After a perfect Mediterranean cruise aboard the Star Flyer, my daughter and I headed to Nice, France, for what turned out to be three perfect days of sightseeing, exploring, dining well–and simply enjoying the charms of a beautiful city. Perfection began at the Hotel Windsor, a magical place infused with the creativity of the artists whose work is displayed in the room and throughout the public places.
Dubai International’s Terminal 3 is more of a destination than a transit hub. As the world’s largest airport terminal, and home of Emirates Airline, Terminal 3 has set a new global standard for luxury dining, first-class amenities and passenger comfort. Tranquility is in short supply at most airports, but Terminal 3, which opened in the fall of 2008, has not one but two Zen Gardens where travelers can find an oasis of calm surrounded by fish ponds and trees.
Family Vacation Critic announces its annual list of the top family-friendly hotels across the globeFamily Vacation Critic, TripAdvisor’s family travel site, has released its annual list of the best hotels for families in 15 regions across the globe. Every hotel on the list has met a strict list of family-specific criteria, having been highly-rated by family travelers and personally vetted by Family Vacation Critic’s team of family travel experts.
Muck Rack makes it simple to find people, tweets, or articles that mention any name, keyword, company, hashtag etc. We've compiled this guide to help you make the most of your search.
Selecting a term
Start searching tweets, articles from media outlets, articles mentioned in tweets, journalists'
names, titles and bios with some suggested searches:
Companies or Topics (e.g. iPhone, Microsoft)
Phrases (e.g. "cloud computing") — use quotes to keep the terms together
Twitter handles (e.g. @username) — returns those who have mentioned or replied to
Names (e.g. "David Pogue")
Hashtags (e.g. #sxsw, #london2012)
Bio details (e.g. vegan, Olympics, father)
Muck Rack's Advanced Search allows for many boolean operators.
Find results that mention multiple specified terms, use AND or
+. For example, ensure each result contains both Elon Musk and Mark Zuckerberg by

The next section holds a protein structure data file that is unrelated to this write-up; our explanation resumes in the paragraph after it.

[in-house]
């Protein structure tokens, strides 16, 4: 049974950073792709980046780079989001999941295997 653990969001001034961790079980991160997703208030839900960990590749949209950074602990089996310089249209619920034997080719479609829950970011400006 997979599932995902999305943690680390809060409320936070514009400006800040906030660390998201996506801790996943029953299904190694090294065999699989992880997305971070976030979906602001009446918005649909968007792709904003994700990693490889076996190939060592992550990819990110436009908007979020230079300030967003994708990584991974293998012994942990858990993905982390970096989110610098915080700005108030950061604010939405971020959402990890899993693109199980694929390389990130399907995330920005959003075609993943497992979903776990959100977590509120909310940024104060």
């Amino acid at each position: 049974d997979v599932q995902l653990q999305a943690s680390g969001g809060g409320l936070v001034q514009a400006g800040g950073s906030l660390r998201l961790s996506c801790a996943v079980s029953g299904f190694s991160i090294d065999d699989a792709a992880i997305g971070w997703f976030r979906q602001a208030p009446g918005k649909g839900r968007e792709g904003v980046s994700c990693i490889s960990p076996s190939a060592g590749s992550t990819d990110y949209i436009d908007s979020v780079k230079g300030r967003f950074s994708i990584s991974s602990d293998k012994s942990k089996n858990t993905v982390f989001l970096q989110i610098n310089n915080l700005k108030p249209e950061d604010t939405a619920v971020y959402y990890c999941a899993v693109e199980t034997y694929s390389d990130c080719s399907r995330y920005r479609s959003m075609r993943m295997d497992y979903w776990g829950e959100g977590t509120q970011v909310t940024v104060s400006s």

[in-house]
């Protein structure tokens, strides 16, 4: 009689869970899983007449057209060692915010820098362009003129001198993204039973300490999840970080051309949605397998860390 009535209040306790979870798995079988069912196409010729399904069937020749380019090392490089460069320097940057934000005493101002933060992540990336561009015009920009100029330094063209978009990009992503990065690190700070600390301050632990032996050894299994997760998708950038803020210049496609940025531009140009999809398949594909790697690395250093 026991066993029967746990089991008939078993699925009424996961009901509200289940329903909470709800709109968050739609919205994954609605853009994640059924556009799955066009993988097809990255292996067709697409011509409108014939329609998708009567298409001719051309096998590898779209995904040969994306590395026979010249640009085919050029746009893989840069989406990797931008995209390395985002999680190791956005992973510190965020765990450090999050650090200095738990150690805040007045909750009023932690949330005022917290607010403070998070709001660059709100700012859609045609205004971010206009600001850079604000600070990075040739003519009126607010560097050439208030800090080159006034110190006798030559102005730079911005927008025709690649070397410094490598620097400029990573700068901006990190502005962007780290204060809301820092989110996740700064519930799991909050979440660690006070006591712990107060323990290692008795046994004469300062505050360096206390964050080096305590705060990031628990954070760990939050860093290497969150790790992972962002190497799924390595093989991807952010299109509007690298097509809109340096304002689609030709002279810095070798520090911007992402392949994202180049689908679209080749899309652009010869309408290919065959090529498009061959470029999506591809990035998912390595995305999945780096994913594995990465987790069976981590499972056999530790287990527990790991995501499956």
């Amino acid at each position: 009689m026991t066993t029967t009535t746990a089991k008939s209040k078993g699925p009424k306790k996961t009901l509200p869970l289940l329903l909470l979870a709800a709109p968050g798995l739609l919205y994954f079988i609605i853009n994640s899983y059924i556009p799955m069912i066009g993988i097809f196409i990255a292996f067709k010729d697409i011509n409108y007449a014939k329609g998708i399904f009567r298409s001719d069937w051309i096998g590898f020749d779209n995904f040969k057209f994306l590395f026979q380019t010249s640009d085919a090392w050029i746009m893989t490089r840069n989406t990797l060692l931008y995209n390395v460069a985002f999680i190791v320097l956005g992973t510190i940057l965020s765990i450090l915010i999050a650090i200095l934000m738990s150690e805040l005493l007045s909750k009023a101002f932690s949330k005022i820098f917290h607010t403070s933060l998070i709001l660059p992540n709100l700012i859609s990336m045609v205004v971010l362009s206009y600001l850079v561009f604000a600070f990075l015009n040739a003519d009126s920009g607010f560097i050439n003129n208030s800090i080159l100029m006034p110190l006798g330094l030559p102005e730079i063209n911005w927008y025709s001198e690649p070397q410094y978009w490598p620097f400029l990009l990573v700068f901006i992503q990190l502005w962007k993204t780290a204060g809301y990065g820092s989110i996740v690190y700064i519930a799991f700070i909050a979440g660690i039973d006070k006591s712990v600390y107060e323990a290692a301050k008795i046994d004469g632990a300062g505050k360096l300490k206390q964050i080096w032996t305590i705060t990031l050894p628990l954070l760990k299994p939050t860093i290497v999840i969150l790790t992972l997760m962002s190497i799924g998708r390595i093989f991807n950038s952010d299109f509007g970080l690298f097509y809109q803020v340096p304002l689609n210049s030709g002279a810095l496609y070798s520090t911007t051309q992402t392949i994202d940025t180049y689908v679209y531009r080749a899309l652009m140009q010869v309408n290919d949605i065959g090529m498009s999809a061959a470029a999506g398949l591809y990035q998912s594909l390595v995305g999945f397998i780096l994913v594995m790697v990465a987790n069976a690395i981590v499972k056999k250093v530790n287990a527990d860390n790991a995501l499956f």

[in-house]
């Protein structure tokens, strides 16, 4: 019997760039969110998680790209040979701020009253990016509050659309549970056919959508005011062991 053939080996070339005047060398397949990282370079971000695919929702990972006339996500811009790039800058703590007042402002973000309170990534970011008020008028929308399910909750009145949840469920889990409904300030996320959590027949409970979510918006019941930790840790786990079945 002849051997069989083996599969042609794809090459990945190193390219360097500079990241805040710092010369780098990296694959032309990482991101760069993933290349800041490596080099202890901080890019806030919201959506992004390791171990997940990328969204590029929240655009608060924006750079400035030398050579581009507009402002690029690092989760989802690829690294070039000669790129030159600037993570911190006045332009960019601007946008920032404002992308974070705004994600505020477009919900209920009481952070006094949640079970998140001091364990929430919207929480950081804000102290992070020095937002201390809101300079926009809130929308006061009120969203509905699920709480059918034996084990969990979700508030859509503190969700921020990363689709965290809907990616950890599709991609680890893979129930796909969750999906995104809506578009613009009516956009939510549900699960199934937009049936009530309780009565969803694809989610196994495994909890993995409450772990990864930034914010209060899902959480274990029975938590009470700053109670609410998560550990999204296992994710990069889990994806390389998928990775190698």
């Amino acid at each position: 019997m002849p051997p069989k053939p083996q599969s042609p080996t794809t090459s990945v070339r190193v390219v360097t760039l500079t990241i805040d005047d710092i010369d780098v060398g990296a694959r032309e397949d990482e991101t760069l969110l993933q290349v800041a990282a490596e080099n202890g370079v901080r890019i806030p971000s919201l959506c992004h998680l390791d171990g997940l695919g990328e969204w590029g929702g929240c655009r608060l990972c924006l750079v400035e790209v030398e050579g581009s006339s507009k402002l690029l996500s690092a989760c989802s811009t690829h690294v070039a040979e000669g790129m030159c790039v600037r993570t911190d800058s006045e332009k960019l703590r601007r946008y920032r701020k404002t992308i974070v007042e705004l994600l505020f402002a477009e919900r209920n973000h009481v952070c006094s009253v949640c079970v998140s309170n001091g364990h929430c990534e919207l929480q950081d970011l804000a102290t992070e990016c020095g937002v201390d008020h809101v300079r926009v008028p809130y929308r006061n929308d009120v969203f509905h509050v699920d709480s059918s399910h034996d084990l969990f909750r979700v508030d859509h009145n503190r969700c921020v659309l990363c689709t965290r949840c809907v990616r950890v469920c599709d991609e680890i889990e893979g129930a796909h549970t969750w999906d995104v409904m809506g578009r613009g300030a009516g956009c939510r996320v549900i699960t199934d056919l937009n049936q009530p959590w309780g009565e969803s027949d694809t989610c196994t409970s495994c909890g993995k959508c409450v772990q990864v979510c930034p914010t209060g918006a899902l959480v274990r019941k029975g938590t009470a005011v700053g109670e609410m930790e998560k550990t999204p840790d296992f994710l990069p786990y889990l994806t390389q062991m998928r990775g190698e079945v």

searching Obama AND Romney or Obama + Romney.
Use the operators OR or , to broaden your search when you'd like either of
multiple terms to appear in results. (This is the default behavior of our search when no operators
are used.) For example, search for democrat OR republican to find results that refer to
Democrats and/or Republicans.
Use NOT or - to subtract results from your search. For
example, searching Disney will yield results about the Walt Disney Company as well as Walt Disney
World Resort. To exclude mentions of Disney World, search for Disney -World or Disney
When using one of these operators with a phrase, enclose it in quotation marks. For example, you can
find results about smartphones excluding Apple's iPhone 4S by searching smartphone -"iPhone
Exact case matching or punctuation
If you're searching for a brand name or keyword that relies on specific punctuation marks or capitalization, you can
find results that match your exact query by adding matchcase: before the keyword you're searching for, like matchcase:E*TRADE .
Use parentheses to separate multiple
boolean phrases. For example, to find journalists talking about having fun in Disney World or
Disneyland, search for ("disney world" OR disneyland) AND fun.
An asterisk can be used to search for any variation of a root word truncated by the asterisk. For example, searching for admin* will return results for administrator, administration, administer, administered, etc.
A near operator is an AND operator where you can control the distance between the words. You can vary the distance the near operation uses by adding a forward slash and number (between 0-99) such as strawberries NEAR/10 "whipped cream", which means the strawberries must exist within 10 words of "whipped cream".